New Zealand's central bank maintained its benchmark Official Cash Rate (OCR) at 2.5 percent, as expected, but sharpened its recent warning about inflationary pressures and said interest rates had to return to more normal levels and it "expects to start this adjustment soon."
"The Bank remains committed to increasing the OCR as needed to keep future average inflation near the 2 percent target mid-point. The scale and speed of the rise in the OCR will depend on future economic indicators," the Reserve Bank of New Zealand (RBNZ) said in a statement, quoting its governor, Graeme Wheeler.
The RBNZ has been preparing financial markets and investors for higher rates for months. The bank cut its policy rate to the current level in March 2011 but then in July last year warned that it would have to start removing the stimulus. In September the bank said rate rises would likely be needed this year and then in December it said that it "will" raise rates to contain inflation.
New Zealand's headline inflation rate rose to 1.6 percent in December from 1.4 percent in November but the central bank said companies' are increasingly looking to raise prices, and construction costs are increasing and risk feeding into the broader economy.
"While headline inflation has been moderate, inflationary pressures are expected to increase over the next two years. In this environment, there is a need to return interest rates to more-normal levels. The Bank expects to start this adjustment soon," Wheeler said.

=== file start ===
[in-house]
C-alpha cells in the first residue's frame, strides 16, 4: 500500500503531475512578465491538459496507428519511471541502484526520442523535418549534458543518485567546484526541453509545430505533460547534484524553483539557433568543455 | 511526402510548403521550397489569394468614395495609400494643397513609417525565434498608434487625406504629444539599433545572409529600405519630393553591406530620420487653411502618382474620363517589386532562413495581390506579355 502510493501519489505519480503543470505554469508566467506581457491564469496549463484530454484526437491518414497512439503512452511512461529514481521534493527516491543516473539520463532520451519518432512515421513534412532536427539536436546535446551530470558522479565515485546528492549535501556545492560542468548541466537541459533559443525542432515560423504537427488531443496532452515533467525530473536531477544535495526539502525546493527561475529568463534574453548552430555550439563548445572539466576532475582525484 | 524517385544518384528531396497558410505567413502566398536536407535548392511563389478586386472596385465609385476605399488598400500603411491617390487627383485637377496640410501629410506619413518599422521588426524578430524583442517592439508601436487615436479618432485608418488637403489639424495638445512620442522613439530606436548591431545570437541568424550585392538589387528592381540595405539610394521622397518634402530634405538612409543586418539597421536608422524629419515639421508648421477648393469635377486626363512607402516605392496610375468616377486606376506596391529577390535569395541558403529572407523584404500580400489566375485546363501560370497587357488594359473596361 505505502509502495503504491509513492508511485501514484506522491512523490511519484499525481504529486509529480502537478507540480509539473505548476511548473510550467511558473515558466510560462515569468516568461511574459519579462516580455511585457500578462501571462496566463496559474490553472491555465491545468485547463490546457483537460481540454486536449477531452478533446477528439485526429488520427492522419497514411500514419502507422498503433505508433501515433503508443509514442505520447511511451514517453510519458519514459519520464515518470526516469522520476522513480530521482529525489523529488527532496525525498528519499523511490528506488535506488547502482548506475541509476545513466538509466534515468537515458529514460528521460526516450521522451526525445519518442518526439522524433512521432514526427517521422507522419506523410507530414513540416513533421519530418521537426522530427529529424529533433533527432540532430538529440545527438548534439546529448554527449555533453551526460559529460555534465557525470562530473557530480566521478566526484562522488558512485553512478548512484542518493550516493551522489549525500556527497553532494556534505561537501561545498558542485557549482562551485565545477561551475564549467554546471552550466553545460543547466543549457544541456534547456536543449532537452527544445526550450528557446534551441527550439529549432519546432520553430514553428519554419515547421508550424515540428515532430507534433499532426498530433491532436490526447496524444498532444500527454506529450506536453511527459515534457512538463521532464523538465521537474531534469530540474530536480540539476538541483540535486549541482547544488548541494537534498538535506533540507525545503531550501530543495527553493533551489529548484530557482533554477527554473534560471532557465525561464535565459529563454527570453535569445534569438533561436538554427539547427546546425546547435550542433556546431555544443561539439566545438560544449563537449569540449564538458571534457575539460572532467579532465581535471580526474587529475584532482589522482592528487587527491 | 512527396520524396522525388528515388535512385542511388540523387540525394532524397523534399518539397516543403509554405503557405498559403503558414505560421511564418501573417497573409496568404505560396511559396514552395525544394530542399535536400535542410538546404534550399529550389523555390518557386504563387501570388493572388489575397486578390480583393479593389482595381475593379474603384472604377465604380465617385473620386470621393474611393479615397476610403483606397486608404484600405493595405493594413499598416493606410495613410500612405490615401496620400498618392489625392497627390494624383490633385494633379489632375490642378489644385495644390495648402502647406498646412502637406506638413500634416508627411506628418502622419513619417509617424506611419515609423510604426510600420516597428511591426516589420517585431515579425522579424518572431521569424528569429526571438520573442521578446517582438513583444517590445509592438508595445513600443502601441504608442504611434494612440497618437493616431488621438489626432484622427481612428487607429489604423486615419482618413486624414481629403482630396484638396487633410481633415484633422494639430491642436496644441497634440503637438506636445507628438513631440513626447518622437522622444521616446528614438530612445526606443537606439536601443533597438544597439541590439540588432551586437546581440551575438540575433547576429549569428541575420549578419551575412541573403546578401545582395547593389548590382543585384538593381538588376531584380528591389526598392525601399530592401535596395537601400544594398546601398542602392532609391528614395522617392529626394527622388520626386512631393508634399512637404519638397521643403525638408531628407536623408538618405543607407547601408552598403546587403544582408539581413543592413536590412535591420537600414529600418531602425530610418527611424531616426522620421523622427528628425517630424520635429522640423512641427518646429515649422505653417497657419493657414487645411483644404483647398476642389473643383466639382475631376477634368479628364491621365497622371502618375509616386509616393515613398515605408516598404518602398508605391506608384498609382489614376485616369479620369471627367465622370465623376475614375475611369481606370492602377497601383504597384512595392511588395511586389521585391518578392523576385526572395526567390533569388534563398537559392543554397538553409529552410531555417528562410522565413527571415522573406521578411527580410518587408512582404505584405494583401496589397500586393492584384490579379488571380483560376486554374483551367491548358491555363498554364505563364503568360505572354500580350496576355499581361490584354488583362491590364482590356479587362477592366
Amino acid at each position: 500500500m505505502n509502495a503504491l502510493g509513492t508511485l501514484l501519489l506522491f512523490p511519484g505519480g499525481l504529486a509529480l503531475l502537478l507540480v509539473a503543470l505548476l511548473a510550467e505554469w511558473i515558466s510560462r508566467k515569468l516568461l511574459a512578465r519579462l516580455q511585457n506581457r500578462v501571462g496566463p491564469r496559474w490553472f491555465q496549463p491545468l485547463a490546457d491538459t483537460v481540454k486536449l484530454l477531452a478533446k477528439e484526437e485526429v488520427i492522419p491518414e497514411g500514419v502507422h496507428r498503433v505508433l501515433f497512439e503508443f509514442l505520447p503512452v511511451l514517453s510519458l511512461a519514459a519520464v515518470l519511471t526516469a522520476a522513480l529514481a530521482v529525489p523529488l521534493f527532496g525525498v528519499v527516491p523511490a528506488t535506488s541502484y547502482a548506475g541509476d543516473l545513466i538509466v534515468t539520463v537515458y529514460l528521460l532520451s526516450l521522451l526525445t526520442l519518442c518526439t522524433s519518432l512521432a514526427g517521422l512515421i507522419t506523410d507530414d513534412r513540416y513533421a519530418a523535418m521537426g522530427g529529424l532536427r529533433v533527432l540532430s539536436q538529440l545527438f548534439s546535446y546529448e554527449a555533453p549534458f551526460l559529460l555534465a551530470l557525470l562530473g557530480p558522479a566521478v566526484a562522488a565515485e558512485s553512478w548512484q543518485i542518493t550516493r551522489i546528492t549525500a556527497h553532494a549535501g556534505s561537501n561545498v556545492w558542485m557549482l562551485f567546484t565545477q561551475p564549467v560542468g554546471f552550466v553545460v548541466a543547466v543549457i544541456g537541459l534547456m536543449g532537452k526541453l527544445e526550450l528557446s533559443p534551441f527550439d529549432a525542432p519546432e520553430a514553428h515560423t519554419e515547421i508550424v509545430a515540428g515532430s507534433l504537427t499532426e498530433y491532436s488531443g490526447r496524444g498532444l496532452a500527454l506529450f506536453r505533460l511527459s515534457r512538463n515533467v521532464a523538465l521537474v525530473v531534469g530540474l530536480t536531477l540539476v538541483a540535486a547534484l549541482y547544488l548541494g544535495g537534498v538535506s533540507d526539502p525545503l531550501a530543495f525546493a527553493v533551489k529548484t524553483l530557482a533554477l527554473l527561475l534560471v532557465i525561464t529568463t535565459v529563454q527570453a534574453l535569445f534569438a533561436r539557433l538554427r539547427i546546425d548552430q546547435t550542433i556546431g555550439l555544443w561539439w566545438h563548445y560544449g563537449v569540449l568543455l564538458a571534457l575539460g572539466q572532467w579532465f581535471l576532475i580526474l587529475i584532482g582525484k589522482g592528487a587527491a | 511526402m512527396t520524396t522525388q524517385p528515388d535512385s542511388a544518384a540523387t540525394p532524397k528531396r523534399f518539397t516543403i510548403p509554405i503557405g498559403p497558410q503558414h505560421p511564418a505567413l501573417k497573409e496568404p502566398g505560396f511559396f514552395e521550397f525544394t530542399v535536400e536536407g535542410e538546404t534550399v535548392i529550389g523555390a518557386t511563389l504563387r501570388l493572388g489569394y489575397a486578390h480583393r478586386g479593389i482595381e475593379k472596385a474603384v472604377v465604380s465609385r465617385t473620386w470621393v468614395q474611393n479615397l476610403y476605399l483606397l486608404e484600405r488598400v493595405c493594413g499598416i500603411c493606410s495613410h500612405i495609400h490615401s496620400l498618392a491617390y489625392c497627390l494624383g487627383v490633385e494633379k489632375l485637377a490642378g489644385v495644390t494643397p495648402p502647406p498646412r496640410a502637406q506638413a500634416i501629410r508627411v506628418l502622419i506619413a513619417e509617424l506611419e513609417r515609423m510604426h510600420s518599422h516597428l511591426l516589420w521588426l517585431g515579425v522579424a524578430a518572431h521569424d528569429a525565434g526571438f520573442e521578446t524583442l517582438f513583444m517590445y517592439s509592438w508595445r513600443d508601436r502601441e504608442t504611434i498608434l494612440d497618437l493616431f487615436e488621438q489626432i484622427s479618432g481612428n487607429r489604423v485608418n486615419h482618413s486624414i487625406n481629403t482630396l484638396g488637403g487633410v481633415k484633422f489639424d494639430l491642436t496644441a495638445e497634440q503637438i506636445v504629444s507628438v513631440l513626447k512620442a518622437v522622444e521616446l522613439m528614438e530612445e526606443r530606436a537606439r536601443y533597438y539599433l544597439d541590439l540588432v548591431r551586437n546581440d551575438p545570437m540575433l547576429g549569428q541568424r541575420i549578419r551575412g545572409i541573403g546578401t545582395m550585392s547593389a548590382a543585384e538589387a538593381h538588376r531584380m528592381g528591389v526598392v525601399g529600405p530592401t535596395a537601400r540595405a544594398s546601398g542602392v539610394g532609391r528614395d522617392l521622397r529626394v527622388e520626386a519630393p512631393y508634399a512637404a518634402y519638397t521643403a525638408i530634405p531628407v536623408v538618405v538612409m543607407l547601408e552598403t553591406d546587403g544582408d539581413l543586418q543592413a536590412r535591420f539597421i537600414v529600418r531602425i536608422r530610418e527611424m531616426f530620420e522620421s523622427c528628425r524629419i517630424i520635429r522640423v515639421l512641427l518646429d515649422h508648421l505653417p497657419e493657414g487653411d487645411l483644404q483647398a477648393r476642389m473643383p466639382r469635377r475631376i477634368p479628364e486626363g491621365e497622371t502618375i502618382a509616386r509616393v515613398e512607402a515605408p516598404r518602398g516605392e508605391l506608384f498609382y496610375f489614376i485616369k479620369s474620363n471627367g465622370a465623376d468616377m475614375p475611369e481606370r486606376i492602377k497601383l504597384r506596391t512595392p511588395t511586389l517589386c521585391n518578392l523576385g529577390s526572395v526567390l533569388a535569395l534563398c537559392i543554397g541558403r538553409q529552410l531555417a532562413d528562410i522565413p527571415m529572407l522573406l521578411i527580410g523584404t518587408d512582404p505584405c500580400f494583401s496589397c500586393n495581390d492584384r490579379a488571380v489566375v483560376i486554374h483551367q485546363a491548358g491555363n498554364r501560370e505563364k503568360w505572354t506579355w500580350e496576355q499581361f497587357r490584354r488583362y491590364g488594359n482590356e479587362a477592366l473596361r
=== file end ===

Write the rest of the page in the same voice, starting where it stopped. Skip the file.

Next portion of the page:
One of the central bank's recent concerns has been rising home prices, but Wheeler said there appeared to have been some moderation in the housing market in recent months.
The high exchange rate of the New Zealand dollar - known as the kiwi - has also been dampening inflation but Wheeler said he didn't believe the current exchange rate was sustainable in the long run.
The kiwi started appreciating in March 2009 as investors sought safe haven, rising from almost almost 2 to the U.S. dollar to 1.14 by July 2011. Since then it eased slightly and was largely stable last year around 1.22 to the dollar. But it has been under upward pressure against the yen and recently hit a six-year high of over 87 yen as investors look to take advantage of higher interest rates.
"New Zealand's economic expansion has considerable momentum," Wheeler said, adding that consumer and business confidence was strong.
New Zealand's Gross Domestic Product grew by 1.4 percent in the third quarter from the second for annual growth of 3.5 percent, up from 2.3 percent, and Wheeler expects growth to continue around this level over the coming year.
Improving growth in the global economy should benefit New Zealand's agriculture sector, although Wheeler said export prices are likely to come off their current peaks.
Last month the RBNZ forecast that the 90-day interest rate, which closely tracks the OCR rate, would rise to 3.8 percent by December this year, then to 4.6 percent by December 2015 and to 4.8 percent by March 2016.
Many economists expect the RBNZ to raise rates in March. If it raises rates in March, the RBNZ will become the first central bank in the advanced economies to tighten policy since early 2011.